This book came out in 1969, it was hailed as more or less a landmark. It marked a refreshing and most stimulating departure that defied the commonly prevalent notion that the caste system was overtly rigid with no scope for upward mobility. In mapping the rise of the Nadars in power and wealth from a lowly position just a shade above untouchability, Hardgrave weaves an interesting and fascinating story. Hardgrave’s portrayal of Nadars’ fanciful theories about their origin and their ability to convert the available resources to their advantages is lucid and immensely readable. When history dawned on the Nadars, traditionally known as Shanars, they were found principally in the two districts of Tirunelveli and Kanyakumari in Tamil Nadu. Palmyra-climbing and toddy-tapping were their traditional occupations. Treated as untouchables, they were forbidden entry into temples, denied access to public places like roads, markets, law courts and schools.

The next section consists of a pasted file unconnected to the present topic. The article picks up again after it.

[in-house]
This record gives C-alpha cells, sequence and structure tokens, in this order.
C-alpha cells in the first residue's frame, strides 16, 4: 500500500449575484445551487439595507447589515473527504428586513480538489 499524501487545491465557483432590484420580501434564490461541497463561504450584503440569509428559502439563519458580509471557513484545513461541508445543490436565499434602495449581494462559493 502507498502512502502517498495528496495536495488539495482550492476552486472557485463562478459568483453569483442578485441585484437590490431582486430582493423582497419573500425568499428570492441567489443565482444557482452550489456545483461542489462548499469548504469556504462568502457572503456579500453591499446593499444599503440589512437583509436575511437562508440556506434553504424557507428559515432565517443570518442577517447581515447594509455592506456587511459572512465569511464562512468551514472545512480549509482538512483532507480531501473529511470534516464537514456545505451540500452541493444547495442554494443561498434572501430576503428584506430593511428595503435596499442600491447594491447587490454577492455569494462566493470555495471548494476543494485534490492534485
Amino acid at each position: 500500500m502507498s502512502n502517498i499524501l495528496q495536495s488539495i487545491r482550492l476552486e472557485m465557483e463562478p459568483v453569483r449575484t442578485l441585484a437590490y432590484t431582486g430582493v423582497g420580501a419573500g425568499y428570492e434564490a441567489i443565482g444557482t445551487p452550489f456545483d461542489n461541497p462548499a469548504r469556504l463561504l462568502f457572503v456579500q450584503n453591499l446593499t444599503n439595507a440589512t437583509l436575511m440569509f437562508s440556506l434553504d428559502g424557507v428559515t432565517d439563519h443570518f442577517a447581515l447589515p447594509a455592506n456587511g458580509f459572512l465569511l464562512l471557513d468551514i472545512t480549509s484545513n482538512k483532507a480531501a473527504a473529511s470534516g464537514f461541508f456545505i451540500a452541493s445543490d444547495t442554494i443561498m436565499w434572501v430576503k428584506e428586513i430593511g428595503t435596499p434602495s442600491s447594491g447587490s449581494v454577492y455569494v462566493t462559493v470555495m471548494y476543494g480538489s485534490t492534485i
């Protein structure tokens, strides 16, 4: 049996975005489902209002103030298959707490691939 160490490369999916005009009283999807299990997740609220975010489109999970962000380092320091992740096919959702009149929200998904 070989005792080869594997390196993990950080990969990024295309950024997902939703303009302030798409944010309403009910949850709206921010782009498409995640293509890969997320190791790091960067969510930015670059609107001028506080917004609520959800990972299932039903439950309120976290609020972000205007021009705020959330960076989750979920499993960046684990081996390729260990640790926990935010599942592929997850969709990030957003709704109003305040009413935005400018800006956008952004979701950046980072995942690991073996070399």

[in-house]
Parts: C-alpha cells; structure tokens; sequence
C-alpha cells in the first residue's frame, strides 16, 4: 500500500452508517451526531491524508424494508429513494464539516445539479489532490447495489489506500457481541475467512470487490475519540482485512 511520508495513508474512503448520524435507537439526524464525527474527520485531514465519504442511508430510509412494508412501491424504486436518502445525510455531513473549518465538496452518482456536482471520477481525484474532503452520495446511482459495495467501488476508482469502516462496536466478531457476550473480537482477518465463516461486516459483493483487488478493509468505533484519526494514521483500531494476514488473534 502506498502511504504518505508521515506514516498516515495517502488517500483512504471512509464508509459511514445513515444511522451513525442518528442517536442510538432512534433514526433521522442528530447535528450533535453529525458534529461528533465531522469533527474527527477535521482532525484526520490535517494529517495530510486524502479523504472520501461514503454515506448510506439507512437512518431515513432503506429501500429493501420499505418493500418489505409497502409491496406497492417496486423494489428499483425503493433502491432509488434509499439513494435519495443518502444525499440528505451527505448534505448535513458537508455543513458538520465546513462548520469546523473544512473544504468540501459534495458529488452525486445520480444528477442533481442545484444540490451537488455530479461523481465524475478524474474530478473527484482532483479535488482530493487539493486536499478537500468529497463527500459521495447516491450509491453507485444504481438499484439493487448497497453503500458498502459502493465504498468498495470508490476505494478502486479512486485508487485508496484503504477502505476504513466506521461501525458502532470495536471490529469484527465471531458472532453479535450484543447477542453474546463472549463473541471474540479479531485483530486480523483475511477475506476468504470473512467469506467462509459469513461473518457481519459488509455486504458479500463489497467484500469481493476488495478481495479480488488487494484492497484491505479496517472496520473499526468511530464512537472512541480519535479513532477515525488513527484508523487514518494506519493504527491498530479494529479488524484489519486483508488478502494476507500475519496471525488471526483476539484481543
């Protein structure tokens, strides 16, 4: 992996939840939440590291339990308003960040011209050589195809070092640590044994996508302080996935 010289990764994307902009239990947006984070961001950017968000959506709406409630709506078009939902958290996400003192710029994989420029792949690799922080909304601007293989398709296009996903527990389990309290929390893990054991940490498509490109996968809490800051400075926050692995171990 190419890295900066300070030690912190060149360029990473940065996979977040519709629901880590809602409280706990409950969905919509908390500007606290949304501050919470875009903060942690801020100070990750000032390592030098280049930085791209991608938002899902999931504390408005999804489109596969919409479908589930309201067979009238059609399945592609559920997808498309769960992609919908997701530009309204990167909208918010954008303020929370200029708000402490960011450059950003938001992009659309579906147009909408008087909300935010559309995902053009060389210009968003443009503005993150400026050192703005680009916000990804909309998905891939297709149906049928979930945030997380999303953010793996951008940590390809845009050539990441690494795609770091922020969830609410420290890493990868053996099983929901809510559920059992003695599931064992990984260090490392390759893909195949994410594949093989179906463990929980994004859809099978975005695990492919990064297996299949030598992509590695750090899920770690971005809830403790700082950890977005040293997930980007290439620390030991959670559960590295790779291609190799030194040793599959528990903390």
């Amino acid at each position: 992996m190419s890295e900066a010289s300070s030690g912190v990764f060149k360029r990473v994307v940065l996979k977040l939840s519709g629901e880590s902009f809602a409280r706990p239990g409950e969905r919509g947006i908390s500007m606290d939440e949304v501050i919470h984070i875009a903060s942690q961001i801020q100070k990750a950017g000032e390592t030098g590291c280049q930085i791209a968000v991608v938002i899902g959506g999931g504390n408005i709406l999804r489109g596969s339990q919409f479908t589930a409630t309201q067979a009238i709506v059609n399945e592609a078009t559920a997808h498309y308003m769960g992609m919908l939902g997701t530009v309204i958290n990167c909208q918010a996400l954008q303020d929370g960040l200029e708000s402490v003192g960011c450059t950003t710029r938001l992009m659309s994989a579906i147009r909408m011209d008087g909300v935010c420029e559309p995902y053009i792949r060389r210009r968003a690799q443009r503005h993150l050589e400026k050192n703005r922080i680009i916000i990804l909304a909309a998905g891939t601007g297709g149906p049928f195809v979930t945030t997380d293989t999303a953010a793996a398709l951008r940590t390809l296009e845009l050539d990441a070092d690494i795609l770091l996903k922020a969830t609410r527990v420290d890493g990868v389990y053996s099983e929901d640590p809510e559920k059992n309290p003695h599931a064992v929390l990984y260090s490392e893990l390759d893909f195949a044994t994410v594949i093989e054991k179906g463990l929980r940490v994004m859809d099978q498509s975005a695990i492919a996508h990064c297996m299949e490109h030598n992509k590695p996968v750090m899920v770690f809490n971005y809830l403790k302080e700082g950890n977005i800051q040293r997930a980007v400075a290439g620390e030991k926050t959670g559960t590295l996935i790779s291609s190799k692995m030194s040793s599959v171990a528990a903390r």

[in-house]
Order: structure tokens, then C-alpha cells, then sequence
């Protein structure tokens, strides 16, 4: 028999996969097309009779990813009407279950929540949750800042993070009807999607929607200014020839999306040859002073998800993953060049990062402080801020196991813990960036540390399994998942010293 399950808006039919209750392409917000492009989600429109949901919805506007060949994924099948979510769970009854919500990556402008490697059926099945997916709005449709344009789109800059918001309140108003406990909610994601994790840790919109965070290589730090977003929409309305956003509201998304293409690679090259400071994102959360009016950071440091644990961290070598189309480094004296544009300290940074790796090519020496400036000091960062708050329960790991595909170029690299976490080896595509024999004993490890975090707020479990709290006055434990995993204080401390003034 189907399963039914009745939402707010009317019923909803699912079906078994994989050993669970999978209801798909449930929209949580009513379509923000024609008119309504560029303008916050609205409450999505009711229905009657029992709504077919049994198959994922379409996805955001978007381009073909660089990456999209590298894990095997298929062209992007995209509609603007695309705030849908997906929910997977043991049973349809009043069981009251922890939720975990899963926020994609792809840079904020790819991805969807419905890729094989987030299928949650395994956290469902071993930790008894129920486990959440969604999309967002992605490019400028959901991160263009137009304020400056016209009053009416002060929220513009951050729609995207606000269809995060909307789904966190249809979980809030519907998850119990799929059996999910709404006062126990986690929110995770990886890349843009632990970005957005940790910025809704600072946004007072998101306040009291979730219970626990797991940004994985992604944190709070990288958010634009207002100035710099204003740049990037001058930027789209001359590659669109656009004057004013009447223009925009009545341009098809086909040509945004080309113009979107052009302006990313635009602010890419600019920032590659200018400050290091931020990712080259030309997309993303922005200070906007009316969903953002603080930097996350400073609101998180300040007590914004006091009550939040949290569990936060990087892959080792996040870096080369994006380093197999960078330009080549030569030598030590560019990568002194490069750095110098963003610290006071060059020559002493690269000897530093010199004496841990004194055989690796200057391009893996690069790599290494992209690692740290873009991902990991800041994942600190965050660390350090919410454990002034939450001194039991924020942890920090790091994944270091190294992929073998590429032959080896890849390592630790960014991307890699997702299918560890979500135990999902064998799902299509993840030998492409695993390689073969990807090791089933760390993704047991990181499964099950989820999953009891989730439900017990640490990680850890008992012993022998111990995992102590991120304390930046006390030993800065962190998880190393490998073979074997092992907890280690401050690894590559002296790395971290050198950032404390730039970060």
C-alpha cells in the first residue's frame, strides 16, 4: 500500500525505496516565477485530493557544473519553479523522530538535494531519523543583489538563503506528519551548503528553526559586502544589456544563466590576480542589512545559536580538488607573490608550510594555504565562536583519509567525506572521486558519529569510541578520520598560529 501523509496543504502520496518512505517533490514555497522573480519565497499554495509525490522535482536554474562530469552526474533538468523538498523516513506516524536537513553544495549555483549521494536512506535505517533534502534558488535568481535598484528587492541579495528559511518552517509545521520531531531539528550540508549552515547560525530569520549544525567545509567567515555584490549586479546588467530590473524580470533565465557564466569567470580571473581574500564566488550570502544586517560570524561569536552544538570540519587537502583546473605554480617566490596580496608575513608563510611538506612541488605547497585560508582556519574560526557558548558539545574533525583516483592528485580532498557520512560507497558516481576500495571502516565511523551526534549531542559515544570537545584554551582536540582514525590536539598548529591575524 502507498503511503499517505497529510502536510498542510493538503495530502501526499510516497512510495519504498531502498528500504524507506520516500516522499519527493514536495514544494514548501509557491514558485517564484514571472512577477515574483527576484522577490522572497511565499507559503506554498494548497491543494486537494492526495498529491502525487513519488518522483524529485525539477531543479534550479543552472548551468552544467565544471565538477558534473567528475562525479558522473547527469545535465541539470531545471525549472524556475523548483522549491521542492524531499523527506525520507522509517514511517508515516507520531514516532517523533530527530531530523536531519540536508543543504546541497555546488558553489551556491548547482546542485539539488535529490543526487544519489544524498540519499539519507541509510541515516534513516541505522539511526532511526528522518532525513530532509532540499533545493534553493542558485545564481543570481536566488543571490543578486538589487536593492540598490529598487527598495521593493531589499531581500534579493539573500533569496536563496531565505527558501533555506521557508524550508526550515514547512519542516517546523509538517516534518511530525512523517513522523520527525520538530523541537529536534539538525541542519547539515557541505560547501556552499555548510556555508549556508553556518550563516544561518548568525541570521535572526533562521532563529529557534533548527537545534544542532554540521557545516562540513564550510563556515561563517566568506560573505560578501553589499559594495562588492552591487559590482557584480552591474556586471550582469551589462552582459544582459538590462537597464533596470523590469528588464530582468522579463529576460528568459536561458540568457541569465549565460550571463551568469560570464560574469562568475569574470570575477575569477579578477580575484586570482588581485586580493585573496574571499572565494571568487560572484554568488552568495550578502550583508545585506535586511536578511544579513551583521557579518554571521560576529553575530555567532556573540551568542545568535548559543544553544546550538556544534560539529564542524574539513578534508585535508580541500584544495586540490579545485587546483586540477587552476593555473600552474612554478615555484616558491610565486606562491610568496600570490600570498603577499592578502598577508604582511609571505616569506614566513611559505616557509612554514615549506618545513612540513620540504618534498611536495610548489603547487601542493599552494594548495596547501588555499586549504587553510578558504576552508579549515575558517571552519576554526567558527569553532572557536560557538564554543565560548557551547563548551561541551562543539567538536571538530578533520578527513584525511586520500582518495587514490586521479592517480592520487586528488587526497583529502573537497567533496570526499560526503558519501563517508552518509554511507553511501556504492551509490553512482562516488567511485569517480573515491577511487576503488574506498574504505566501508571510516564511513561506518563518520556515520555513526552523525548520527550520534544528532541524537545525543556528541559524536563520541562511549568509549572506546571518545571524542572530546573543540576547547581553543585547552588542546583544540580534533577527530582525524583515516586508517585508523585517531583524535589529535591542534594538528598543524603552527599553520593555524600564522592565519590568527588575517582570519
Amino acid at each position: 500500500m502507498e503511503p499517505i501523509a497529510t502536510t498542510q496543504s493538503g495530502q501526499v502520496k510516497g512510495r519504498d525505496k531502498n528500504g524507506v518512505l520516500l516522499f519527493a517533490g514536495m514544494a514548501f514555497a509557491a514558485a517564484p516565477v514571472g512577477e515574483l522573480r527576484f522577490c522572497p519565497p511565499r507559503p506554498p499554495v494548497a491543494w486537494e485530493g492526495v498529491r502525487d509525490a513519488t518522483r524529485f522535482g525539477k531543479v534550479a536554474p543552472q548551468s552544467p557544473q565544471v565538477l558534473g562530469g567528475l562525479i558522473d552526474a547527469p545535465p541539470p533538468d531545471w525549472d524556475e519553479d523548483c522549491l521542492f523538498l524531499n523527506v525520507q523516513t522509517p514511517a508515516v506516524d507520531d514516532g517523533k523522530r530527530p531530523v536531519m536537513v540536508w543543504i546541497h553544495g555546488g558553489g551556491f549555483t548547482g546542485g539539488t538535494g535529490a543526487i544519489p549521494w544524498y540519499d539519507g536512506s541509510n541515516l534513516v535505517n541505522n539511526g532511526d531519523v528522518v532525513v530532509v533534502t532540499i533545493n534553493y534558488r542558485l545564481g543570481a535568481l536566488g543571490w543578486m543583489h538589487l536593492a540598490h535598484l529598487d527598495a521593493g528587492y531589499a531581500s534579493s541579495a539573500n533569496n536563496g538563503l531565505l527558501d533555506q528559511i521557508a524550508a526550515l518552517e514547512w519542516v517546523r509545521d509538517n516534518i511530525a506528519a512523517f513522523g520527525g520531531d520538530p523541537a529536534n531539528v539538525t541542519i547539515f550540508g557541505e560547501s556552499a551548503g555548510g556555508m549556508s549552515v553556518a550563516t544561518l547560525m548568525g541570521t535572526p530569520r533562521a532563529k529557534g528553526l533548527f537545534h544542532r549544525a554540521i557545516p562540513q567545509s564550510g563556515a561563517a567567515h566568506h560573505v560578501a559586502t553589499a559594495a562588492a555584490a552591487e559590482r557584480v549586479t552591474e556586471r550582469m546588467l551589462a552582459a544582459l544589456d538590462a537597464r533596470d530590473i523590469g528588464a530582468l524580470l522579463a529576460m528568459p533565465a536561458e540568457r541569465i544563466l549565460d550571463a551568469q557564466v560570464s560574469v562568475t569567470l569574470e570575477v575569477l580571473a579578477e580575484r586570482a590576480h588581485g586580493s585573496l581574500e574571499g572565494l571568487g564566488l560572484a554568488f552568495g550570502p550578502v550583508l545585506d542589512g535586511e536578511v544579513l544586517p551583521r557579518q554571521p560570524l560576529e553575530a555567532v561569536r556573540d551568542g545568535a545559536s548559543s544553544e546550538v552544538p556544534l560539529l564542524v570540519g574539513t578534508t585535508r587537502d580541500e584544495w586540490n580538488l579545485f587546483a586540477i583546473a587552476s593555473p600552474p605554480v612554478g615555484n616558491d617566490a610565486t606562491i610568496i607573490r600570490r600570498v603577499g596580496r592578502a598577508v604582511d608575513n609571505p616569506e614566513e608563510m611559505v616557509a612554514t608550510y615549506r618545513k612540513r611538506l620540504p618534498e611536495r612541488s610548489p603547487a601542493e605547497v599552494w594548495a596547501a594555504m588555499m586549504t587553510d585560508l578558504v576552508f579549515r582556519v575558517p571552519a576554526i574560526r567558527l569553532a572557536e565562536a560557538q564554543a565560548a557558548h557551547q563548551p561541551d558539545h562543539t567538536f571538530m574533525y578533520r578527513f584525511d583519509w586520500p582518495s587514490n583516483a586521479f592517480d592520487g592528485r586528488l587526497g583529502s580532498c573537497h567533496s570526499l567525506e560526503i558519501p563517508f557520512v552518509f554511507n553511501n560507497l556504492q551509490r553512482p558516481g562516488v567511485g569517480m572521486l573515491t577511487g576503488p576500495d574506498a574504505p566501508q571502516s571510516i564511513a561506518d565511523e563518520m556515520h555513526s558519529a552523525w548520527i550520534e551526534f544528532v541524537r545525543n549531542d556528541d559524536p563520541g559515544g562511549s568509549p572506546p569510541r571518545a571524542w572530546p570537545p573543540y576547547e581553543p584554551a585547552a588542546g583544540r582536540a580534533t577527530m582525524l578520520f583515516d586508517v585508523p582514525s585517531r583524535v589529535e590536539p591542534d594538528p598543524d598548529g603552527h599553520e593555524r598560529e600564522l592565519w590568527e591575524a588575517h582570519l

They could neither carry umbrellas nor live in multi-storeyed houses. Worst of all, Nadar women had to go about bare-breasted as they were prohibited from covering their upper torso. The upward mobility of the Nadars of South India could only be described as phenomenal. Within a span of two centuries, they rose from near untouchability to a position of social and economic power.